Welcome Onboard!: Diversity and inclusion a boon for business

Working as an HR business partner, I have teamed up with numerous companies over the years to help them to create people-focused strategies in order to drive growth. 

With studies suggesting that diversity within an organisation has direct links to financial performance and growth, it’s little wonder that companies are trying to adopt a more diverse and inclusive culture. 

Developing diversity
So, how do you create a diverse workforce in order to reap financial success?

First, a business that wishes to work with diversity and inclusion should create strategies for how this will be achieved. It is not good enough to spray-paint buzz words in the conference room or to adopt inclusive wording in your mission statement. Unfortunately, I’ve encountered both of these numerous times and words are simply not enough. 

Diversity in the 21st century includes issues like fair pay, bias and favouritism. Understanding how to grow and manage a diverse workforce – one that will strengthen your organisation in every aspect and transform it for the better – is key!

Once a diverse and inclusive workplace is established, the company will benefit from different ideas and perspectives, challenging and sparring with the creation of innovative solutions to problems. Employees learn from one another, so their skills are continually developing.

With employee satisfaction increasing, so too will customer satisfaction. In other words: A more diverse workforce will have a better understanding of the needs of different customers.

Inclusion always ongoing
Diversity and inclusion recognises that diversity alone is not enough; equal attention must be given to creating and cultivating an inclusive environment. This may include a greater focus on hiring people from different backgrounds and should include an element of catering to the company’s current team. It’s good to remember that company inclusion does not end during the onboarding process – quite the opposite!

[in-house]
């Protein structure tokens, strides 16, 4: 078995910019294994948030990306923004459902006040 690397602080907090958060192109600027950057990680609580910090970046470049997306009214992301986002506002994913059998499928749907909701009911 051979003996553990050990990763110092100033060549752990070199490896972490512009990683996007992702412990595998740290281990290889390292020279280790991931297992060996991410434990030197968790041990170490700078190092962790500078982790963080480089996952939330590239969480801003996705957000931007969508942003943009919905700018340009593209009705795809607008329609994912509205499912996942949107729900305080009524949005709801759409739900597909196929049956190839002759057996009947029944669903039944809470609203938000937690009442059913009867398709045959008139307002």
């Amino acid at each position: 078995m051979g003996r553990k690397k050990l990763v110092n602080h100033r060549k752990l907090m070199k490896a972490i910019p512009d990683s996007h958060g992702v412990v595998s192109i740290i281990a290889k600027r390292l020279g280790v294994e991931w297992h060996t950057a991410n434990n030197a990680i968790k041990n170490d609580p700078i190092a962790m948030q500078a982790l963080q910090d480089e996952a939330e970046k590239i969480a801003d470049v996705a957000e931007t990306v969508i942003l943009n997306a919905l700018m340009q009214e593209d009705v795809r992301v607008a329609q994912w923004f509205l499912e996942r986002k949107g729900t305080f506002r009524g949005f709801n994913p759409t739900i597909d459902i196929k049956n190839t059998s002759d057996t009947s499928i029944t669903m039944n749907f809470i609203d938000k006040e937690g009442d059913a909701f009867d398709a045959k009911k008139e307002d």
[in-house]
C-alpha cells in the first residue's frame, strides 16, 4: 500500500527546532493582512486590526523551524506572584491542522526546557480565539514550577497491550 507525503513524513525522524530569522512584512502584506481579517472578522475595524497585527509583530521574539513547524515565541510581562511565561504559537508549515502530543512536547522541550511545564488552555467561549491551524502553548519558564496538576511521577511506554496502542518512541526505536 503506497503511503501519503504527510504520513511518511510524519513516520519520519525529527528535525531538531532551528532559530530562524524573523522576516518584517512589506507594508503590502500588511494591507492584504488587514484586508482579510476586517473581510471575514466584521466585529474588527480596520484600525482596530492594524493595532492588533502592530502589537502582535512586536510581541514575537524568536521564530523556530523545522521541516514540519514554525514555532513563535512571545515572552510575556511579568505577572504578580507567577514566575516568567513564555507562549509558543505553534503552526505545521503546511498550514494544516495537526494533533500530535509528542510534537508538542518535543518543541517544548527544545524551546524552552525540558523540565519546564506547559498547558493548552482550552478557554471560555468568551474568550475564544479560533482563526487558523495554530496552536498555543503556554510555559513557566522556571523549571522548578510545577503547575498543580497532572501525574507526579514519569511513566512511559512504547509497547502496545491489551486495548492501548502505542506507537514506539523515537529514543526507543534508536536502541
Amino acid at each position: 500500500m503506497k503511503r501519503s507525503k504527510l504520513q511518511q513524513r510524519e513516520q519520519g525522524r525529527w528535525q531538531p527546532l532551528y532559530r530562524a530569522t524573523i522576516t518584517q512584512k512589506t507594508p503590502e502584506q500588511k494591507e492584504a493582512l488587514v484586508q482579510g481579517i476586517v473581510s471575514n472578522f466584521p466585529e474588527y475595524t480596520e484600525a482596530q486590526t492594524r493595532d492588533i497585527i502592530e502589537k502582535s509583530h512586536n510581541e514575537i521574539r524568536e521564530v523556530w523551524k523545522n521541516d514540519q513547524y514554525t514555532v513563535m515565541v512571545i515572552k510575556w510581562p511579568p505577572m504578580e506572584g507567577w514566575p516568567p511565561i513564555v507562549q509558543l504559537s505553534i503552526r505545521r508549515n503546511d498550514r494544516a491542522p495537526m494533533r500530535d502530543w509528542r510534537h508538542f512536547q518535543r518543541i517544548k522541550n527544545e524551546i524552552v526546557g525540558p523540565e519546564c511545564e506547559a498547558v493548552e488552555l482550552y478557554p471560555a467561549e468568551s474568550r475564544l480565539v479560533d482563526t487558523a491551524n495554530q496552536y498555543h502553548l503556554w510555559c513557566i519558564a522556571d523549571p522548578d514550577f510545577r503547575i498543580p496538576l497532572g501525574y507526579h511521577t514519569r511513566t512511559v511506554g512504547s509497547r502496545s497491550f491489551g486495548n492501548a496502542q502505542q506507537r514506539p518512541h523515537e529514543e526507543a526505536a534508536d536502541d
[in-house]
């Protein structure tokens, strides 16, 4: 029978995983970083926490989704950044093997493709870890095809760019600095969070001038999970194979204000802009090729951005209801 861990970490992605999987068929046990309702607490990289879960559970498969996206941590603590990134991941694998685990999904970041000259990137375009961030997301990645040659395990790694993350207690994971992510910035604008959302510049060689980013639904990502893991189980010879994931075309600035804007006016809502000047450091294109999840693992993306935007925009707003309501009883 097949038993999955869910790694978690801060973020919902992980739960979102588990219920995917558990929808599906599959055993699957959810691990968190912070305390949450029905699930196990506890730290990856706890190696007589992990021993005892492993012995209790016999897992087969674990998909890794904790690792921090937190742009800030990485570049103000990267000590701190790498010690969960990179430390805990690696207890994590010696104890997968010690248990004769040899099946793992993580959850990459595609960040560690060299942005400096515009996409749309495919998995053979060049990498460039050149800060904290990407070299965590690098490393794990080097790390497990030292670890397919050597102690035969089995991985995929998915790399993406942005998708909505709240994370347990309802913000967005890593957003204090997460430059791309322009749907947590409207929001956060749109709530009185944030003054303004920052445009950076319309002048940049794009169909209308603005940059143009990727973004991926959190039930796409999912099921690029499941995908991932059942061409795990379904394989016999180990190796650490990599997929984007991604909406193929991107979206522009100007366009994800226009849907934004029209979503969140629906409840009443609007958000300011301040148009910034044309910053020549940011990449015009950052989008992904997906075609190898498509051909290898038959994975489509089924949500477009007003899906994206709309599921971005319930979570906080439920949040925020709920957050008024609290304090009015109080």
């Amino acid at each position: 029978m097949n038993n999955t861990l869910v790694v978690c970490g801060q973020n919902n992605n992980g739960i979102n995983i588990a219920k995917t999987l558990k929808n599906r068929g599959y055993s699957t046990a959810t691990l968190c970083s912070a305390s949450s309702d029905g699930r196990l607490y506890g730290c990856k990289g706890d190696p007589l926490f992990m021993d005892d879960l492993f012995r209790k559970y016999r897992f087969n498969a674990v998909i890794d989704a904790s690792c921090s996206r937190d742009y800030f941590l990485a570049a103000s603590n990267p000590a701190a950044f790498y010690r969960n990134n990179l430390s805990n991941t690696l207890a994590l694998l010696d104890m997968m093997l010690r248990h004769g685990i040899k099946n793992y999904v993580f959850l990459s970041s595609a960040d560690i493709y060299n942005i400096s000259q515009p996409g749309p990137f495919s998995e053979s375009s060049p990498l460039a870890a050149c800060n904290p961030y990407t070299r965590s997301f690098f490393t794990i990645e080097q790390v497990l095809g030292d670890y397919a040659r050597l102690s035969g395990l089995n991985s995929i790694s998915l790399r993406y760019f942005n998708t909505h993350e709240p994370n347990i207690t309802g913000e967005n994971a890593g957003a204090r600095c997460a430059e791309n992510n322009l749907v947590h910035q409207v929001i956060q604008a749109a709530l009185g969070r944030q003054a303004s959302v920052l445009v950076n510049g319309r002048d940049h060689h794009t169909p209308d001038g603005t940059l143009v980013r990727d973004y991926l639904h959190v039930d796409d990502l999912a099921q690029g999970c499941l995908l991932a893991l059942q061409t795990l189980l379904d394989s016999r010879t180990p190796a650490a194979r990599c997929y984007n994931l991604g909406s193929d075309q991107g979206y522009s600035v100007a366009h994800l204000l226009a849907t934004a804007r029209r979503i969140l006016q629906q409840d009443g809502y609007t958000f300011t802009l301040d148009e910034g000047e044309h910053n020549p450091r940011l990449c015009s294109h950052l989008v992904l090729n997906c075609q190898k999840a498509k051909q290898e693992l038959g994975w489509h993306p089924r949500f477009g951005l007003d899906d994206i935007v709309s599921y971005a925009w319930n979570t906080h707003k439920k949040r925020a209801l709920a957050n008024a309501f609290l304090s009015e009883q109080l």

The onboarding process is where it often begins; however, in order to maintain an inclusive workforce a company must continually work with the current team to assess and support, as well as encouraging open communication, so a company can learn more about the employees and their needs. 

Understand their needs
When the company better understands the needs of its employees, it is able to incorporate measures to support them, such as conducting meetings with a PowerPoint presentation (for those who are visual learners, for example).

By knowing your team’s needs, you are able to support them more adequately, as employee satisfaction often goes hand-in-hand with knowledge and a better understanding of the needs and wants within the workplace. 

Better communication is also key to realising, acknowledging and encouraging individual growth. By establishing communication links, you can dive into topics such as learning and development to aid the employee’s growth. 

So, does your company have the potential to grow?